This is Tilly. We got her over four years ago from the cat and dog home. She’d been found wandering during a very snowy and cold few weeks, and no-one had come for her. She was very thin, perhaps about a year old, and was fascinated by the Dafter (who was then eight). Rather than clamouring, like all the other cats, for attention, she sat and watched us. When we asked if she was litterbox trained, she demonstrated for us in a demure way that she was. When the woman said she didn’t much like her dried food, Tilly got up and ate some of it. Then she went back to sit down and watch us. When the Dafter went off to look at the other cats, Tilly went to the bars to watch for her there. So home she came with us.
Tilly’s an indoor cat. This isn’t entirely because we decided so – although we have mostly had indoor cats (one was manifestly an outdoor cat so out he went). Tilly is very frightened of outside. We’re not sure what happened to her when she was loose on the streets of Aberdeen that snowy week, but we wonder if she wasn’t attacked by hungry seagulls. She will watch the birds, but from behind something – for example, the side of the armchair. If they come too close to the window, she runs.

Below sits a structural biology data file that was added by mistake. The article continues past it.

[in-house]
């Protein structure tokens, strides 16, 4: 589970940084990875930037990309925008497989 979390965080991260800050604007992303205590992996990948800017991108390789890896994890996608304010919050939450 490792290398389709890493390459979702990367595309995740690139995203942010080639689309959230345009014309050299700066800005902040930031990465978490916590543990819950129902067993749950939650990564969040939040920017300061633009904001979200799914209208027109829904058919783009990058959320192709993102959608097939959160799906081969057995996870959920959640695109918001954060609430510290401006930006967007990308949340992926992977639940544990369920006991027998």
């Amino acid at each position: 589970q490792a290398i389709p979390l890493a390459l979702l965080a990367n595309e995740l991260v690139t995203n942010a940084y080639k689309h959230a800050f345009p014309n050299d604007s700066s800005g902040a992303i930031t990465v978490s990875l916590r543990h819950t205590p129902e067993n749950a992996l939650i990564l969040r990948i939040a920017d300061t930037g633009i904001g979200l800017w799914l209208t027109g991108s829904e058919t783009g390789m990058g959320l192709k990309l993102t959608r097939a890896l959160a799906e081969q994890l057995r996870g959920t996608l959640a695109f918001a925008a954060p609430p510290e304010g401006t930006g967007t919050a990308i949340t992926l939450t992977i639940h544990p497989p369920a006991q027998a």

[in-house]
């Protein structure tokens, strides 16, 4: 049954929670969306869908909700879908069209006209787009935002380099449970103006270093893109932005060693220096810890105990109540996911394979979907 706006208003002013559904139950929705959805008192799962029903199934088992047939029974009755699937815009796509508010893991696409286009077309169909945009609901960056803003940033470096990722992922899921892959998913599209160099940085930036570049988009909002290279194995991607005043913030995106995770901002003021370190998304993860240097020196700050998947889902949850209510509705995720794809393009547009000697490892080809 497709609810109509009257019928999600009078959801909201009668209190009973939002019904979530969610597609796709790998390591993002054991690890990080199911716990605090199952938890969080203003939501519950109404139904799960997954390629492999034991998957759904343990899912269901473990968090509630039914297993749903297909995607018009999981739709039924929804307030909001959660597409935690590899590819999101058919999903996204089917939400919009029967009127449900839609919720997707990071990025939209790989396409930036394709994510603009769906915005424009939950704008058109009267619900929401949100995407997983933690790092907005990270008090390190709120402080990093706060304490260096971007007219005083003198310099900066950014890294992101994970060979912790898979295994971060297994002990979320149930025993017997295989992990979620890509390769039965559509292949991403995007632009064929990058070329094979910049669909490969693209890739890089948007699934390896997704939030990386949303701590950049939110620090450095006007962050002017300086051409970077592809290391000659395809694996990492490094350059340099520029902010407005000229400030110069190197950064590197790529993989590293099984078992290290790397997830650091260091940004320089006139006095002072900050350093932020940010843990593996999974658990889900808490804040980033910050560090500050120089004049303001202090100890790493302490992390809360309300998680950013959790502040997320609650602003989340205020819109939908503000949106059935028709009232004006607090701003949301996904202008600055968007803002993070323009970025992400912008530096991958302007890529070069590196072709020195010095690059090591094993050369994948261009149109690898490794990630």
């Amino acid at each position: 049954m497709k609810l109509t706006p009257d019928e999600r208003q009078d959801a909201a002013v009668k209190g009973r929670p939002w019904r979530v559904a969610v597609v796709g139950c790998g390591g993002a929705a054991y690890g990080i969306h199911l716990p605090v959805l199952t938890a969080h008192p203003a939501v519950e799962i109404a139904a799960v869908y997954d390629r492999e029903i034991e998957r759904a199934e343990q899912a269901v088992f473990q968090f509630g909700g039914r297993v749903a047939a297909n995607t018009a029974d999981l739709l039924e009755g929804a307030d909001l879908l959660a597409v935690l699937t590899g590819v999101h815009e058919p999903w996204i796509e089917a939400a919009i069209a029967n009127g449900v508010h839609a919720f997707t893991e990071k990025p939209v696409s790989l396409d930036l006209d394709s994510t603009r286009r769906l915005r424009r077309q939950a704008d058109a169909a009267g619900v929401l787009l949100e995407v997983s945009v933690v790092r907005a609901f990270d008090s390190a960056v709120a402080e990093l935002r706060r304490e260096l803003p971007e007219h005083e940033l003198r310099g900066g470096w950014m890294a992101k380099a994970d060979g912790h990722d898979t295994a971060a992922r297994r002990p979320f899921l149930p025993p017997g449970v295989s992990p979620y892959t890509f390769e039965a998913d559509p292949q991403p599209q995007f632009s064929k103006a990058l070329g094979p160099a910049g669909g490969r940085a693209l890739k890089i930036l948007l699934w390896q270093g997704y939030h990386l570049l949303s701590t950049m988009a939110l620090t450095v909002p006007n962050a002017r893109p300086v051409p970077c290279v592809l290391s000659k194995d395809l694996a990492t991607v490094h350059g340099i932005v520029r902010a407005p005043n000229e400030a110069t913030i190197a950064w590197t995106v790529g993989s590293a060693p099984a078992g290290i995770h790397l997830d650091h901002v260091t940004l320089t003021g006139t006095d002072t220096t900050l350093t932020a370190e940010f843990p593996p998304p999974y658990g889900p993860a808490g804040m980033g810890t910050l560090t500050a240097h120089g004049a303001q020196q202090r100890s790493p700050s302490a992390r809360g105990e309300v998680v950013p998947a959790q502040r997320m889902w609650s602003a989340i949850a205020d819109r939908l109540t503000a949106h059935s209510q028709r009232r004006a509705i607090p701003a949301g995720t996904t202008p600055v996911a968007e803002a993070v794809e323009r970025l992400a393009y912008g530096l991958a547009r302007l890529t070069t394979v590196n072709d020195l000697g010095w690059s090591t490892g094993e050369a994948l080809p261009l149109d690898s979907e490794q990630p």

When she first came to us, Tilly was friendly but not very affectionate. She was amazingly well-behaved – never jumped on the table or counters, for instance. She stayed close to us, and liked a scritch, but didn’t much want to be picked up, and preferred to participate from a distance. She didn’t purr.
After a year, Tilly decided that she might try and be very brave and come onto my lap. She now loves to be on my lap – but only if I’m sitting in my knitting spot! (She is an excellent knitting companion and never ever bothers the wool.) And after she’d been with us more than two years, she began to make funny snuffly noises. It sounded like she had sinus problems, but I became convinced that she was trying to purr. I purred to her, as best I could, and encouraged her. The vet said, “some cats just don’t purr,” but I was convinced that Tilly wanted to purr, and would be happier for it.
So here is a picture of Tilly purring – and you can see a slight curly toe as she happily grips the mat the Dafter knit for her to sit on. Tilly is now pretty good at purring. It’s not usually a loud purr, but I can see by her eyes that purring does make her feel even happier.